Posted by & filed under Anxiety.

social-anxiety

 

 

If you’ve spent most of your life feeling really worried about being called on in class or at work, called out in an embarrassing situation, or called upon to perform, you may wonder about the anxiety that grips you in social situations.

You’ve been labeled shy. But you’re pretty sure it’s more that that.

People looking at you scares you. The idea of people talking about you puts you on edge.

Being anywhere, with almost any group of people, is a frightening situation to avoid.

Social anxiety is the distress and worry felt in social situations. Social anxiety often comes with strong physical and mental symptoms, caused by acute concern of possible rejection or humiliation.

The online forum, Social Anxiety Support (SAS), describes social anxiety as “a feeling of discomfort, fear, or worry that is centered on our interactions with other people and involves a concern with being judged negatively, evaluated, or looked down upon by others.”

What about you? Are you experiencing social anxiety? Or are you just not a people person?

Let’s see. Take the following quiz to help figure things out:

1. Are you frightened that you will do or say something that humiliates you in front of others?

True

False

2. Do you continually avoid being the center of attention?

True

False

3. Do you constantly feel people are watching and judging you?

True

False

4. Does your fear of embarrassment keep you from accomplishing what you want most?

True

False

5. Are you sure speaking to people will just lead to some form of humiliation?

True

False

6. Are you consumed by worry or fear, for days or weeks, about upcoming social situations or events?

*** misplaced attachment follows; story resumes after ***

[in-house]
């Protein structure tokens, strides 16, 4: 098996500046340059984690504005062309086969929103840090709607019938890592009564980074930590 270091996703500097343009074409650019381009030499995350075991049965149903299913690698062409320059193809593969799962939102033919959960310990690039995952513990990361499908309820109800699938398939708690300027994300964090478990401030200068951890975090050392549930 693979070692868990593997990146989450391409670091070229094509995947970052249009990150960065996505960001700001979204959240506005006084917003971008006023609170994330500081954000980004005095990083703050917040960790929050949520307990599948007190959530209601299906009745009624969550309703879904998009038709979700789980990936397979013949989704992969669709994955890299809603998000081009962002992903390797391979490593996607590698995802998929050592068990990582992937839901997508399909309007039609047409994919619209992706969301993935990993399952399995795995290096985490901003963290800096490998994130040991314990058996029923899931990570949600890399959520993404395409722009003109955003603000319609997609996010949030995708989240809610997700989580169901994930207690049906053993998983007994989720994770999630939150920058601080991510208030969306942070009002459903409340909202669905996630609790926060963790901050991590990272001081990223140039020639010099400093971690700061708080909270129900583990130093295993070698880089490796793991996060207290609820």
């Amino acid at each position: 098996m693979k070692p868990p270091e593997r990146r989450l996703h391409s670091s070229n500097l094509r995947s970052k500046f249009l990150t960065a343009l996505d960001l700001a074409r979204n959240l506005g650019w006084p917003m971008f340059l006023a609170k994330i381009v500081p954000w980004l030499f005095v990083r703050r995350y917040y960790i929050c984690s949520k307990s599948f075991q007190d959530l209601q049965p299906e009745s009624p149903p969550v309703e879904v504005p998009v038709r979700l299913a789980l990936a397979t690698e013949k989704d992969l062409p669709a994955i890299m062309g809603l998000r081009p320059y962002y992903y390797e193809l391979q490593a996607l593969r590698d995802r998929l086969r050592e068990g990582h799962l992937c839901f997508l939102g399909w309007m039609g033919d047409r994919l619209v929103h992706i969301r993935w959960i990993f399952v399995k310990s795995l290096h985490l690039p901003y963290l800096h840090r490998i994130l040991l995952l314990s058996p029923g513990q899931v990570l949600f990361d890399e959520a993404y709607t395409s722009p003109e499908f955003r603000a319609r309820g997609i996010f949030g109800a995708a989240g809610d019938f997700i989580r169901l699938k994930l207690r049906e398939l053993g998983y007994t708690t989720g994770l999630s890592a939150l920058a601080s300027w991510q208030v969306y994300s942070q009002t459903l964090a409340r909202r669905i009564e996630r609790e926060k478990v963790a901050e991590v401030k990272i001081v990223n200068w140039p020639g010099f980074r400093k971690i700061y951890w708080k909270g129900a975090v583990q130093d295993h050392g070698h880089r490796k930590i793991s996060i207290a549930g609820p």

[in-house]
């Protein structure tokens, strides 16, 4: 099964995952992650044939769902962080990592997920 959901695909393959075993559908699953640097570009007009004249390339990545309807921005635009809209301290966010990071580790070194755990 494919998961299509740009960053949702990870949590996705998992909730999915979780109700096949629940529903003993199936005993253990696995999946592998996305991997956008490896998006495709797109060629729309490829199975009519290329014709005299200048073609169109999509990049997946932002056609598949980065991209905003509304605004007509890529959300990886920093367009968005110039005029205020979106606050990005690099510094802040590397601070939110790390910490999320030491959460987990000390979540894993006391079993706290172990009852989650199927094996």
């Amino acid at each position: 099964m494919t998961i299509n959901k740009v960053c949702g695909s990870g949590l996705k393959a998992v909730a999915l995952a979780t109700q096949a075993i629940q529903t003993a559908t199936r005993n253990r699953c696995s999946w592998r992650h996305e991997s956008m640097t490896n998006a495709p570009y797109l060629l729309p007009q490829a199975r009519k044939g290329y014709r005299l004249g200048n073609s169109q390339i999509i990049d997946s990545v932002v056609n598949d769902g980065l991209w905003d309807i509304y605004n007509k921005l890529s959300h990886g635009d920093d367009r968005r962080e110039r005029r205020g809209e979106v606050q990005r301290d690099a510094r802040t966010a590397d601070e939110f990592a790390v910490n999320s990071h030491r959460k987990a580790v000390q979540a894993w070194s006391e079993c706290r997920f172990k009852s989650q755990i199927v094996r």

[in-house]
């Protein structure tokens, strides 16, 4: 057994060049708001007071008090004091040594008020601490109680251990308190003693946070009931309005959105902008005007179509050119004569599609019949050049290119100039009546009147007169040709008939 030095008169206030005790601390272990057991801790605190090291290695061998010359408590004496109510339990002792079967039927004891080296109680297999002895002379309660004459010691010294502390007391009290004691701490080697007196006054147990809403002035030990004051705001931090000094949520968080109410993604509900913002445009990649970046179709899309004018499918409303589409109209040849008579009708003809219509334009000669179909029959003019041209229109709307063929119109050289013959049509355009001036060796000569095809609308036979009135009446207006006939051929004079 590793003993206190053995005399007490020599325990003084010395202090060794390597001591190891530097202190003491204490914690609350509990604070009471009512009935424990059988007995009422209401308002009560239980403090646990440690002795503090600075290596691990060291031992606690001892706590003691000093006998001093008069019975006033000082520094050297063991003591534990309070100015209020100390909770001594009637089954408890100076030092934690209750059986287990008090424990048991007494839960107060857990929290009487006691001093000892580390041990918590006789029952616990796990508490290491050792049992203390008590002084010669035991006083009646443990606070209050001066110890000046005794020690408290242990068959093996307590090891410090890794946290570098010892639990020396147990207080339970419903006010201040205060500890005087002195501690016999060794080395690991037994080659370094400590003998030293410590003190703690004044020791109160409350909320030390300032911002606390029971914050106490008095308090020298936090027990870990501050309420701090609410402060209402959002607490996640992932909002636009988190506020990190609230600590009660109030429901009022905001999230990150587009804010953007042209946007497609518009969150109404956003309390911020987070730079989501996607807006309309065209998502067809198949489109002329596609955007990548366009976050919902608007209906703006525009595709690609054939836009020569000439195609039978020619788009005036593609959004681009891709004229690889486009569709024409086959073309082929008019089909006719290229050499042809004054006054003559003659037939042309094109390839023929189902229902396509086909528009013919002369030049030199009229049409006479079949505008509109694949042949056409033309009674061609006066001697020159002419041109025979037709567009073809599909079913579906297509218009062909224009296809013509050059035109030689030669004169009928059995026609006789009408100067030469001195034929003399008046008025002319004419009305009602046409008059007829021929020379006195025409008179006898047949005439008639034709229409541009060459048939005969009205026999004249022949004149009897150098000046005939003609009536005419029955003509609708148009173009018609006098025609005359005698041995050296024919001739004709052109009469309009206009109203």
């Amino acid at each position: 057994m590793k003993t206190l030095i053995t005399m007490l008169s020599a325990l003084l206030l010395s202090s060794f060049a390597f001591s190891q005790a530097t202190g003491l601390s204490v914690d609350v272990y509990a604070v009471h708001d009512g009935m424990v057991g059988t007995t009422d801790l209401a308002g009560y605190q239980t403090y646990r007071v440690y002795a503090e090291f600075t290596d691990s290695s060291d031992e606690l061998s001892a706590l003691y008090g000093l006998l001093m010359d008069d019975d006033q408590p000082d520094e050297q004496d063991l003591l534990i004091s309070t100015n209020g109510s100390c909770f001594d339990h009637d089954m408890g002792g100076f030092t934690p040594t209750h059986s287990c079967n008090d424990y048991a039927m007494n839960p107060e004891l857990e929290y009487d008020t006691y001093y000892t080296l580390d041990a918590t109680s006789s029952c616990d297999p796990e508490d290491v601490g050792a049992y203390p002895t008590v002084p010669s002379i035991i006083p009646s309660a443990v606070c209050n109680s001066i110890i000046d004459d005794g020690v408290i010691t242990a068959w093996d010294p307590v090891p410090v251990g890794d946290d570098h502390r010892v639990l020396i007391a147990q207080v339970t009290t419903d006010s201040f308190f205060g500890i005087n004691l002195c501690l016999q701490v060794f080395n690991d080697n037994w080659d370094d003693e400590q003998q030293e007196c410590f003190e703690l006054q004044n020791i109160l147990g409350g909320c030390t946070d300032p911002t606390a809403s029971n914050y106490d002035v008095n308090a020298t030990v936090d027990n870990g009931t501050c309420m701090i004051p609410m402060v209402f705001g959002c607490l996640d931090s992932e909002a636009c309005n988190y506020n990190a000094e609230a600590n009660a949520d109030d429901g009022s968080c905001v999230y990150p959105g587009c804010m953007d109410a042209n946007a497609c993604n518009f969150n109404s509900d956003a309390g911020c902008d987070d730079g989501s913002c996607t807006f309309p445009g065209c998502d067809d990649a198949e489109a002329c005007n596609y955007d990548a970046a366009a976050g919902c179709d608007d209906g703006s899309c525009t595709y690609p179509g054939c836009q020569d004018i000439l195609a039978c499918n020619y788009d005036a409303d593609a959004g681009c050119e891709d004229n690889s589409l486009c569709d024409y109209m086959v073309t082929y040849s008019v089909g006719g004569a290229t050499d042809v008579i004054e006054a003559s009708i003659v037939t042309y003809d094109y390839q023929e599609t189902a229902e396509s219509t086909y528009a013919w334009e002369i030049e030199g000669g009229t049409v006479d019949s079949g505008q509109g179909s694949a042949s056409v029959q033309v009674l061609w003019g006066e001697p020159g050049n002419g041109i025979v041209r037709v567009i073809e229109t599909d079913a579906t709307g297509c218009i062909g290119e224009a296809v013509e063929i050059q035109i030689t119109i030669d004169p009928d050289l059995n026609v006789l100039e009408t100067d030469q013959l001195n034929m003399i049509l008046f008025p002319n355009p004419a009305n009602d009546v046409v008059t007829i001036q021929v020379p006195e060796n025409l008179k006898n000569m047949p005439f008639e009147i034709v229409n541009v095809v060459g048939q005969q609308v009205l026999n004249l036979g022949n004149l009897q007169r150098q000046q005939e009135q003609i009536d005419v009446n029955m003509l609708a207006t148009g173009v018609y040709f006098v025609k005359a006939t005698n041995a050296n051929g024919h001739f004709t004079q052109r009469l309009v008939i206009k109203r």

True

False

7. Do you experience acute fear when meeting new people or unfamiliar social situations?

True

False

8. Are you likely to experience physical symptoms such as nausea, trembling, sweating, or shortness of breath, when social situations arise?

True

False

9. Would you characterize your extreme response to social situations as a ”panic attack”?

True

False

10. Do you plan your schedule, work, or activities so that you have the fewest social situations possible?

True

False

11. Are you prone to drinking, or the use of any other substance, to ease your fear of social situations?

True

False

12. Does your anxiety about social situations often cause you to alter your normal routine?

True

False

13. Has your fear of social situations affected your ability to function, or succeed at work or school?

True

False

14. Do you think your fear of socializing has kept you from developing friendships, dating relationships or other types of meaningful connections?

True

False

15. Do you spend most of your time at home alone or with a small number of well-known people?

True

False

The more “True” answers you chose, the more likely it is you are dealing with social anxiety.

The intense uneasiness, fear, or panic that accompanies social performance situations is holding you back, and limiting your life.

You don’t have to live this way. You don’t have to constantly hide or hold back because you’re afraid people will whisper judgment, look down on you, or openly laugh at you. Take a closer look at your anxiety and loneliness. You can challenge those thoughts. You can discover, once and for all, if getting to know others is as scary as it feels.

With the help of a therapist, you can uncover the reasons for your distress, and begin to learn how to live your life in the presence of others.

Find out more about Anxiety Counselling in Glasgow  OR  call Neil Ward Counselling today on 07970 860 711 if you would like help with social anxiety.

 

Neil Ward Counselling